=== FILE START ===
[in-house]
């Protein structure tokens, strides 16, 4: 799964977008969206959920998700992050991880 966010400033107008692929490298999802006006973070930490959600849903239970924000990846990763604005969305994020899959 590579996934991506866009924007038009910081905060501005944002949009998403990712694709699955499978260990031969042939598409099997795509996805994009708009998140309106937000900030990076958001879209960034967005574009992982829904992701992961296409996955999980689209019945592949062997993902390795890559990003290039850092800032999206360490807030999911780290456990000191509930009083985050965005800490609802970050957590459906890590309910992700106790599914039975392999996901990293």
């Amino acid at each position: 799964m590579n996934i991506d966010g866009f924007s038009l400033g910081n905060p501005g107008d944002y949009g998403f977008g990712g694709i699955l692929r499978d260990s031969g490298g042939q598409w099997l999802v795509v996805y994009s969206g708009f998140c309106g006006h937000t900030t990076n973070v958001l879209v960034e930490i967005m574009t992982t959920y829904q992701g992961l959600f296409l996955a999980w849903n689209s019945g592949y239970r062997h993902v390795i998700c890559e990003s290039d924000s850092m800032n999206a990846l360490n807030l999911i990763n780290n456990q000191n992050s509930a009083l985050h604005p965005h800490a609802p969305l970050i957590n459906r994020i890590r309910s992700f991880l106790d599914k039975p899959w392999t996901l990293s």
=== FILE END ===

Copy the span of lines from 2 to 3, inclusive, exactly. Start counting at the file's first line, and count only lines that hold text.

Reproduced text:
């Protein structure tokens, strides 16, 4: 799964977008969206959920998700992050991880 966010400033107008692929490298999802006006973070930490959600849903239970924000990846990763604005969305994020899959 590579996934991506866009924007038009910081905060501005944002949009998403990712694709699955499978260990031969042939598409099997795509996805994009708009998140309106937000900030990076958001879209960034967005574009992982829904992701992961296409996955999980689209019945592949062997993902390795890559990003290039850092800032999206360490807030999911780290456990000191509930009083985050965005800490609802970050957590459906890590309910992700106790599914039975392999996901990293």
């Amino acid at each position: 799964m590579n996934i991506d966010g866009f924007s038009l400033g910081n905060p501005g107008d944002y949009g998403f977008g990712g694709i699955l692929r499978d260990s031969g490298g042939q598409w099997l999802v795509v996805y994009s969206g708009f998140c309106g006006h937000t900030t990076n973070v958001l879209v960034e930490i967005m574009t992982t959920y829904q992701g992961l959600f296409l996955a999980w849903n689209s019945g592949y239970r062997h993902v390795i998700c890559e990003s290039d924000s850092m800032n999206a990846l360490n807030l999911i990763n780290n456990q000191n992050s509930a009083l985050h604005p965005h800490a609802p969305l970050i957590n459906r994020i890590r309910s992700f991880l106790d599914k039975p899959w392999t996901l990293s």